Welcome to The Pipeline, where we see what the mainstream media is up to. Not surprisingly, the Mac-Intel deal is still helping to kill trees, as journalists continue to debate whether it tastes great or is less filling. With nothing new out of Apple, most of the commentary was on the reaction (guess next week, we'll see the reaction to the comments on the reaction).

intel macDavid Pogue of The New York Times put together a collection of common reactions, followed by his commentary. Wearing his Mac-booster hat, Pogue followed most reactions with comments about why this is good news for Apple. Even the dreaded "Osborne effect" was nothing to worry about, according to Pogue: "People will certainly wait to buy new Macs until the new models are out. But even so, these aren't *canceled* purchases, they're just *delayed* purchases. Apple has the cash on hand to tide it through a dead spot; when the new models come out, they'll make it up in a tidal wave of pent-up demand."

David Pogue: Considering the 'Macintel' Alliance

Meanwhile, PC Mag?s John ?I told you so? Dvorak followed up on speculation that the Intel version of Mac OSX will be (or already is) available to any PC user via pirated copies. Dvorak sees this as leading, inevitably, to an official version that can be installed on any modern PC, at which point the Macintel boxes find themselves crippled by viruses and spyware.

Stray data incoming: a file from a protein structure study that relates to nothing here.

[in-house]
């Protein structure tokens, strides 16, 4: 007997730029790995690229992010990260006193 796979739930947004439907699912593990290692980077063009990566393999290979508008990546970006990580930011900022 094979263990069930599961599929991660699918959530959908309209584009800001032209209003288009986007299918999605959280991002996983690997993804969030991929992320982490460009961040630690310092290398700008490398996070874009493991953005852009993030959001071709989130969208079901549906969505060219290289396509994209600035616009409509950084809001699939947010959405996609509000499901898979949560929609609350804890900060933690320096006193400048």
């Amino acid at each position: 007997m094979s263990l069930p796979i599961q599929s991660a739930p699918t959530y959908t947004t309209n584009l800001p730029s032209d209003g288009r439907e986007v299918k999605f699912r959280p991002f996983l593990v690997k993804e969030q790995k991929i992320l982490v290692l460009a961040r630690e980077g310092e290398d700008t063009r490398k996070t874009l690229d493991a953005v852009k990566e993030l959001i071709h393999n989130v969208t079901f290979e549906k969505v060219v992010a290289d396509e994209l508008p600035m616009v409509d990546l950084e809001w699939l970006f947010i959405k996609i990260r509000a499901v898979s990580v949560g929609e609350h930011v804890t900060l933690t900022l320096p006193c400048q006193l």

John Dvorak: Mac-Intel Aftermath

Next week, we expect things to settle back down, as the pundits get back to looking at other topics. Then again, this could become the Michael Jackson trial of the tech beat, with endless replays of gossip, rumors and speculation. Oh, wait, Apple already is that. Oh, well. Guess we?re going to be hearing a lot about this for at least a while.

Also:

Fortune: Dell Says He?d Sell Apple?s Mac OS
Cringely: The Osborne Effect
Washington Post: Switch to Intel Will Give Macs Power of Flexibility